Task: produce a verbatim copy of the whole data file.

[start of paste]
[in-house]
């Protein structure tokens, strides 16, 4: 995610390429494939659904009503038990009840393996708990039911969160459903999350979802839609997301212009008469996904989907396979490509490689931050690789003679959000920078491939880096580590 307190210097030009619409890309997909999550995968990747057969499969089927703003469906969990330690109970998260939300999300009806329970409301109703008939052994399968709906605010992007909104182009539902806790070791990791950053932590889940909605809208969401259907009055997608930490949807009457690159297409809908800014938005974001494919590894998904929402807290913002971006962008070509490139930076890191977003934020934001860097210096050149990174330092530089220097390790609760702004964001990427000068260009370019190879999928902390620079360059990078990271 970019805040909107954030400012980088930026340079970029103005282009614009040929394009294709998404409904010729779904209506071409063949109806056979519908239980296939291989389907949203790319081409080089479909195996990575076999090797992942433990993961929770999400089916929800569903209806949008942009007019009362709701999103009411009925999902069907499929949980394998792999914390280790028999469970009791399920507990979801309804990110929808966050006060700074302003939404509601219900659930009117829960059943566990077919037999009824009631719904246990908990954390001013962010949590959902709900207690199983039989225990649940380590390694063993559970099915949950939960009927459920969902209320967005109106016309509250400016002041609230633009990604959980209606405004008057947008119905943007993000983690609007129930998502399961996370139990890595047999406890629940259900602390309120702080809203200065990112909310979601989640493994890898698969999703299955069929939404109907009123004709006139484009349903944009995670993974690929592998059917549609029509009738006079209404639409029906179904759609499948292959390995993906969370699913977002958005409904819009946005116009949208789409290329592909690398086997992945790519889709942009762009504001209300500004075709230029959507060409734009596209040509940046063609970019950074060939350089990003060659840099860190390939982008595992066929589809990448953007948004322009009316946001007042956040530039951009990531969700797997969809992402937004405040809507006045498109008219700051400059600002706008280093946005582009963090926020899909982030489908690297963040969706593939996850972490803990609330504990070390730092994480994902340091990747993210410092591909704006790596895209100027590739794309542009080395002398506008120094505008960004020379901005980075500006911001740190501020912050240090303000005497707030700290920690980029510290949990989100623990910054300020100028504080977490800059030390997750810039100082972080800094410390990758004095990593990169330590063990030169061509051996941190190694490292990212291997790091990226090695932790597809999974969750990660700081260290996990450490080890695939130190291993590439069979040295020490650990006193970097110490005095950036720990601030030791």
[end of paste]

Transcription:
[in-house]
């Protein structure tokens, strides 16, 4: 995610390429494939659904009503038990009840393996708990039911969160459903999350979802839609997301212009008469996904989907396979490509490689931050690789003679959000920078491939880096580590 307190210097030009619409890309997909999550995968990747057969499969089927703003469906969990330690109970998260939300999300009806329970409301109703008939052994399968709906605010992007909104182009539902806790070791990791950053932590889940909605809208969401259907009055997608930490949807009457690159297409809908800014938005974001494919590894998904929402807290913002971006962008070509490139930076890191977003934020934001860097210096050149990174330092530089220097390790609760702004964001990427000068260009370019190879999928902390620079360059990078990271 970019805040909107954030400012980088930026340079970029103005282009614009040929394009294709998404409904010729779904209506071409063949109806056979519908239980296939291989389907949203790319081409080089479909195996990575076999090797992942433990993961929770999400089916929800569903209806949008942009007019009362709701999103009411009925999902069907499929949980394998792999914390280790028999469970009791399920507990979801309804990110929808966050006060700074302003939404509601219900659930009117829960059943566990077919037999009824009631719904246990908990954390001013962010949590959902709900207690199983039989225990649940380590390694063993559970099915949950939960009927459920969902209320967005109106016309509250400016002041609230633009990604959980209606405004008057947008119905943007993000983690609007129930998502399961996370139990890595047999406890629940259900602390309120702080809203200065990112909310979601989640493994890898698969999703299955069929939404109907009123004709006139484009349903944009995670993974690929592998059917549609029509009738006079209404639409029906179904759609499948292959390995993906969370699913977002958005409904819009946005116009949208789409290329592909690398086997992945790519889709942009762009504001209300500004075709230029959507060409734009596209040509940046063609970019950074060939350089990003060659840099860190390939982008595992066929589809990448953007948004322009009316946001007042956040530039951009990531969700797997969809992402937004405040809507006045498109008219700051400059600002706008280093946005582009963090926020899909982030489908690297963040969706593939996850972490803990609330504990070390730092994480994902340091990747993210410092591909704006790596895209100027590739794309542009080395002398506008120094505008960004020379901005980075500006911001740190501020912050240090303000005497707030700290920690980029510290949990989100623990910054300020100028504080977490800059030390997750810039100082972080800094410390990758004095990593990169330590063990030169061509051996941190190694490292990212291997790091990226090695932790597809999974969750990660700081260290996990450490080890695939130190291993590439069979040295020490650990006193970097110490005095950036720990601030030791």